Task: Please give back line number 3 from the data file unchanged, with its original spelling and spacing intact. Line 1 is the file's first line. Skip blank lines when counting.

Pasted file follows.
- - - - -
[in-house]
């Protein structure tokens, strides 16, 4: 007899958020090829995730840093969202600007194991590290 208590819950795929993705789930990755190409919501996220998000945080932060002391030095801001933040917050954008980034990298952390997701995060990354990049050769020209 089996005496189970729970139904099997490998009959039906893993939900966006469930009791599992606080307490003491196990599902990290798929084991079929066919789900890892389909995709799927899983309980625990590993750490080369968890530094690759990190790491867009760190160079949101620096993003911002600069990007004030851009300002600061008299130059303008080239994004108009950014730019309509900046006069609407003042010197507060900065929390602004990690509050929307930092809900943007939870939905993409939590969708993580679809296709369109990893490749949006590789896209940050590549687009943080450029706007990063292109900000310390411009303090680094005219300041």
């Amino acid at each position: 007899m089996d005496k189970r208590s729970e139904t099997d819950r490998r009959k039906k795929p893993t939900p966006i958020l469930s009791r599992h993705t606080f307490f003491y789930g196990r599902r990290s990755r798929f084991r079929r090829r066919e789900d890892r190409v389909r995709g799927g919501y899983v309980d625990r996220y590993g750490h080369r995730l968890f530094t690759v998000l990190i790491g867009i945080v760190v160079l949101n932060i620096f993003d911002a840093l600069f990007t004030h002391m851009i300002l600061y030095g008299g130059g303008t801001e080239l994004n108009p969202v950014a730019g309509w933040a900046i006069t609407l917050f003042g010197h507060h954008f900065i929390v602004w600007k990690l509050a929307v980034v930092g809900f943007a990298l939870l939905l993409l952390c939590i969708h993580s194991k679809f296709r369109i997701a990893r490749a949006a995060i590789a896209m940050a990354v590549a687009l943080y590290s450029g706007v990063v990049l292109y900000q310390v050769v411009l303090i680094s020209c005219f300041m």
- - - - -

């Amino acid at each position: 007899m089996d005496k189970r208590s729970e139904t099997d819950r490998r009959k039906k795929p893993t939900p966006i958020l469930s009791r599992h993705t606080f307490f003491y789930g196990r599902r990290s990755r798929f084991r079929r090829r066919e789900d890892r190409v389909r995709g799927g919501y899983v309980d625990r996220y590993g750490h080369r995730l968890f530094t690759v998000l990190i790491g867009i945080v760190v160079l949101n932060i620096f993003d911002a840093l600069f990007t004030h002391m851009i300002l600061y030095g008299g130059g303008t801001e080239l994004n108009p969202v950014a730019g309509w933040a900046i006069t609407l917050f003042g010197h507060h954008f900065i929390v602004w600007k990690l509050a929307v980034v930092g809900f943007a990298l939870l939905l993409l952390c939590i969708h993580s194991k679809f296709r369109i997701a990893r490749a949006a995060i590789a896209m940050a990354v590549a687009l943080y590290s450029g706007v990063v990049l292109y900000q310390v050769v411009l303090i680094s020209c005219f300041m």